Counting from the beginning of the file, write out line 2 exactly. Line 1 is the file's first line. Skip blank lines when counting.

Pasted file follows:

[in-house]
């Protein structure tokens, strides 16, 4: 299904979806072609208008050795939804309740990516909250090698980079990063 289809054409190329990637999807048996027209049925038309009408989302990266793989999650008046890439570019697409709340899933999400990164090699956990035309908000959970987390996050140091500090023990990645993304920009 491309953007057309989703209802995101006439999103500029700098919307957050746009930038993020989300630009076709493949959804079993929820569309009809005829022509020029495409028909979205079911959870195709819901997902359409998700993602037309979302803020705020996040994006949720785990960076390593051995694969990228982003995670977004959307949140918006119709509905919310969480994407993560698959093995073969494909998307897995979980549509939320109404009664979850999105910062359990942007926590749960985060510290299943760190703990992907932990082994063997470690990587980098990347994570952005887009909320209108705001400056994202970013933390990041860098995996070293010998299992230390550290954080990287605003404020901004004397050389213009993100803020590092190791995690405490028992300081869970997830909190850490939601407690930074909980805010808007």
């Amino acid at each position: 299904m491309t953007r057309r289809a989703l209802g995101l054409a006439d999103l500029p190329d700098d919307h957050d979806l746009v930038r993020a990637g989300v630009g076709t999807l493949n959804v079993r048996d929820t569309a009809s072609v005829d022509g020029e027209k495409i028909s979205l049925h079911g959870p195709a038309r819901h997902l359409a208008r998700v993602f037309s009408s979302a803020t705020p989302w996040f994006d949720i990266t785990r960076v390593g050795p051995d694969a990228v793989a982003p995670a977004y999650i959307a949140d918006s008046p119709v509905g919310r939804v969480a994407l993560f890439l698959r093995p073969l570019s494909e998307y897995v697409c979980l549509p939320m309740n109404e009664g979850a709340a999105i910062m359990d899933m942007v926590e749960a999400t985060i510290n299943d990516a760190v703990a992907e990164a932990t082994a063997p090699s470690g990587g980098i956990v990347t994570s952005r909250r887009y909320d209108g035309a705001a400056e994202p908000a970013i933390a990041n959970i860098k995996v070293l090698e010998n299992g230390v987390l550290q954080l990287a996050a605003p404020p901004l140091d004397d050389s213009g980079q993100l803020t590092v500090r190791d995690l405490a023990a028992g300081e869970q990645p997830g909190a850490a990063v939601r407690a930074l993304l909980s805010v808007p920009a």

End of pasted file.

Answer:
């Protein structure tokens, strides 16, 4: 299904979806072609208008050795939804309740990516909250090698980079990063 289809054409190329990637999807048996027209049925038309009408989302990266793989999650008046890439570019697409709340899933999400990164090699956990035309908000959970987390996050140091500090023990990645993304920009 491309953007057309989703209802995101006439999103500029700098919307957050746009930038993020989300630009076709493949959804079993929820569309009809005829022509020029495409028909979205079911959870195709819901997902359409998700993602037309979302803020705020996040994006949720785990960076390593051995694969990228982003995670977004959307949140918006119709509905919310969480994407993560698959093995073969494909998307897995979980549509939320109404009664979850999105910062359990942007926590749960985060510290299943760190703990992907932990082994063997470690990587980098990347994570952005887009909320209108705001400056994202970013933390990041860098995996070293010998299992230390550290954080990287605003404020901004004397050389213009993100803020590092190791995690405490028992300081869970997830909190850490939601407690930074909980805010808007």